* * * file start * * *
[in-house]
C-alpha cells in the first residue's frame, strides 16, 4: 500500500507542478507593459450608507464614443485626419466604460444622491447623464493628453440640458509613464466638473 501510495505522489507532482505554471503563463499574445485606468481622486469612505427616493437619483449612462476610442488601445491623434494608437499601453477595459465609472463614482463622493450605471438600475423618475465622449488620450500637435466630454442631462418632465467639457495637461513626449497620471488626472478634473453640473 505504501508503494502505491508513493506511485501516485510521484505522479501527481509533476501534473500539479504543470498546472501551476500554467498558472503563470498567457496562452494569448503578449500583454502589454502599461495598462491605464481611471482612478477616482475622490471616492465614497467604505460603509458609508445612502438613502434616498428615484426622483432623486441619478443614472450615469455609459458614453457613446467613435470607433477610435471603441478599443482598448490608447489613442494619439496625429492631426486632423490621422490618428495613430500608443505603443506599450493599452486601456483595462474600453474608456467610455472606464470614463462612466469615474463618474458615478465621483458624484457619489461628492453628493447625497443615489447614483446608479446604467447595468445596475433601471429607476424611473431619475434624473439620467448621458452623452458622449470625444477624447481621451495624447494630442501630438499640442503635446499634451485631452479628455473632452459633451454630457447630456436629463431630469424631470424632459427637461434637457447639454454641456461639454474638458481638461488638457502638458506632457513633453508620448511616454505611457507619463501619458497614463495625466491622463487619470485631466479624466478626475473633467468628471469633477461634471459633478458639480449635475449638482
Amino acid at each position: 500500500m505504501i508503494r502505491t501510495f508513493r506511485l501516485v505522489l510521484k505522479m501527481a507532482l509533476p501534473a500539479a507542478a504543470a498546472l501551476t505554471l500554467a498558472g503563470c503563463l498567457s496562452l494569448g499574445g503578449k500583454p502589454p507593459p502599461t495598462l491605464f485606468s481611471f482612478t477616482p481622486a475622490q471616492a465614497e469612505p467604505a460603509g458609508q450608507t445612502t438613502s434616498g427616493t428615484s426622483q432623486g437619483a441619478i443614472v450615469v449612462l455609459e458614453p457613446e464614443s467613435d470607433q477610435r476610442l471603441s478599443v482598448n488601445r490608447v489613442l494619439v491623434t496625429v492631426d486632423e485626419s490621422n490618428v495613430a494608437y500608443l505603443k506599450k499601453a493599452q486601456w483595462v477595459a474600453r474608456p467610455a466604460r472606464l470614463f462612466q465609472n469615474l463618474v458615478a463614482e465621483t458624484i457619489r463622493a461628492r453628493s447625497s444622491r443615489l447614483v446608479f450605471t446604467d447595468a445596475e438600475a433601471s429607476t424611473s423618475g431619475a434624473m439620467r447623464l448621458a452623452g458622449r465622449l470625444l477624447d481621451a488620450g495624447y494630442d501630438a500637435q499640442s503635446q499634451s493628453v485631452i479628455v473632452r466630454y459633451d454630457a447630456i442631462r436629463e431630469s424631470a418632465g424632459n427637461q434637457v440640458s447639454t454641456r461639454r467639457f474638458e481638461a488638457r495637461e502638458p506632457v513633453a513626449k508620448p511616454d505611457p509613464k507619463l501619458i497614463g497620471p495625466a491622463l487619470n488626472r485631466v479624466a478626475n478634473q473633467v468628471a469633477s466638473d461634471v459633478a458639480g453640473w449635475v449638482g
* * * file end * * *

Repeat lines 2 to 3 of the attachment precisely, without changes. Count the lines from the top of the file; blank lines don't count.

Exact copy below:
C-alpha cells in the first residue's frame, strides 16, 4: 500500500507542478507593459450608507464614443485626419466604460444622491447623464493628453440640458509613464466638473 501510495505522489507532482505554471503563463499574445485606468481622486469612505427616493437619483449612462476610442488601445491623434494608437499601453477595459465609472463614482463622493450605471438600475423618475465622449488620450500637435466630454442631462418632465467639457495637461513626449497620471488626472478634473453640473 505504501508503494502505491508513493506511485501516485510521484505522479501527481509533476501534473500539479504543470498546472501551476500554467498558472503563470498567457496562452494569448503578449500583454502589454502599461495598462491605464481611471482612478477616482475622490471616492465614497467604505460603509458609508445612502438613502434616498428615484426622483432623486441619478443614472450615469455609459458614453457613446467613435470607433477610435471603441478599443482598448490608447489613442494619439496625429492631426486632423490621422490618428495613430500608443505603443506599450493599452486601456483595462474600453474608456467610455472606464470614463462612466469615474463618474458615478465621483458624484457619489461628492453628493447625497443615489447614483446608479446604467447595468445596475433601471429607476424611473431619475434624473439620467448621458452623452458622449470625444477624447481621451495624447494630442501630438499640442503635446499634451485631452479628455473632452459633451454630457447630456436629463431630469424631470424632459427637461434637457447639454454641456461639454474638458481638461488638457502638458506632457513633453508620448511616454505611457507619463501619458497614463495625466491622463487619470485631466479624466478626475473633467468628471469633477461634471459633478458639480449635475449638482
Amino acid at each position: 500500500m505504501i508503494r502505491t501510495f508513493r506511485l501516485v505522489l510521484k505522479m501527481a507532482l509533476p501534473a500539479a507542478a504543470a498546472l501551476t505554471l500554467a498558472g503563470c503563463l498567457s496562452l494569448g499574445g503578449k500583454p502589454p507593459p502599461t495598462l491605464f485606468s481611471f482612478t477616482p481622486a475622490q471616492a465614497e469612505p467604505a460603509g458609508q450608507t445612502t438613502s434616498g427616493t428615484s426622483q432623486g437619483a441619478i443614472v450615469v449612462l455609459e458614453p457613446e464614443s467613435d470607433q477610435r476610442l471603441s478599443v482598448n488601445r490608447v489613442l494619439v491623434t496625429v492631426d486632423e485626419s490621422n490618428v495613430a494608437y500608443l505603443k506599450k499601453a493599452q486601456w483595462v477595459a474600453r474608456p467610455a466604460r472606464l470614463f462612466q465609472n469615474l463618474v458615478a463614482e465621483t458624484i457619489r463622493a461628492r453628493s447625497s444622491r443615489l447614483v446608479f450605471t446604467d447595468a445596475e438600475a433601471s429607476t424611473s423618475g431619475a434624473m439620467r447623464l448621458a452623452g458622449r465622449l470625444l477624447d481621451a488620450g495624447y494630442d501630438a500637435q499640442s503635446q499634451s493628453v485631452i479628455v473632452r466630454y459633451d454630457a447630456i442631462r436629463e431630469s424631470a418632465g424632459n427637461q434637457v440640458s447639454t454641456r461639454r467639457f474638458e481638461a488638457r495637461e502638458p506632457v513633453a513626449k508620448p511616454d505611457p509613464k507619463l501619458i497614463g497620471p495625466a491622463l487619470n488626472r485631466v479624466a478626475n478634473q473633467v468628471a469633477s466638473d461634471v459633478a458639480g453640473w449635475v449638482g